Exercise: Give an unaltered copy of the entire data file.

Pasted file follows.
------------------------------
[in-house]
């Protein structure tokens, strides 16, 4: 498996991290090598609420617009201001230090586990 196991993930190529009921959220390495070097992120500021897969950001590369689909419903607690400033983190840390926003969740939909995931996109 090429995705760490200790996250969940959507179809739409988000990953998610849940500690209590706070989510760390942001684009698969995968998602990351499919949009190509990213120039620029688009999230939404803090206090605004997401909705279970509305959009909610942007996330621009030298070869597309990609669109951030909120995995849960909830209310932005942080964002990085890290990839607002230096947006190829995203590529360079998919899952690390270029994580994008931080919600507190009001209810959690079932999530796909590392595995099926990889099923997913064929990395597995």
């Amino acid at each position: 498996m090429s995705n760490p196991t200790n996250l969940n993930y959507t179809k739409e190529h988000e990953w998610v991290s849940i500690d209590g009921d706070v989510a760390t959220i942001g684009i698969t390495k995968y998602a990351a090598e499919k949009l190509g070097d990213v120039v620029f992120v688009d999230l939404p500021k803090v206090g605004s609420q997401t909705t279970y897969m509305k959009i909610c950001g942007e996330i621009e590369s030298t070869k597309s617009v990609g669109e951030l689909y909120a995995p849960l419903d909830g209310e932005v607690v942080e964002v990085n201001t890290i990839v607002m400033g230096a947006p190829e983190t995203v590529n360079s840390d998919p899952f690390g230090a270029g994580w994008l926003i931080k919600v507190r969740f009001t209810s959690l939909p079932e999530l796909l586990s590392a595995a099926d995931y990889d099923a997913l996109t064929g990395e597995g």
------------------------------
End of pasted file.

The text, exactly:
[in-house]
């Protein structure tokens, strides 16, 4: 498996991290090598609420617009201001230090586990 196991993930190529009921959220390495070097992120500021897969950001590369689909419903607690400033983190840390926003969740939909995931996109 090429995705760490200790996250969940959507179809739409988000990953998610849940500690209590706070989510760390942001684009698969995968998602990351499919949009190509990213120039620029688009999230939404803090206090605004997401909705279970509305959009909610942007996330621009030298070869597309990609669109951030909120995995849960909830209310932005942080964002990085890290990839607002230096947006190829995203590529360079998919899952690390270029994580994008931080919600507190009001209810959690079932999530796909590392595995099926990889099923997913064929990395597995």
């Amino acid at each position: 498996m090429s995705n760490p196991t200790n996250l969940n993930y959507t179809k739409e190529h988000e990953w998610v991290s849940i500690d209590g009921d706070v989510a760390t959220i942001g684009i698969t390495k995968y998602a990351a090598e499919k949009l190509g070097d990213v120039v620029f992120v688009d999230l939404p500021k803090v206090g605004s609420q997401t909705t279970y897969m509305k959009i909610c950001g942007e996330i621009e590369s030298t070869k597309s617009v990609g669109e951030l689909y909120a995995p849960l419903d909830g209310e932005v607690v942080e964002v990085n201001t890290i990839v607002m400033g230096a947006p190829e983190t995203v590529n360079s840390d998919p899952f690390g230090a270029g994580w994008l926003i931080k919600v507190r969740f009001t209810s959690l939909p079932e999530l796909l586990s590392a595995a099926d995931y990889d099923a997913l996109t064929g990395e597995g």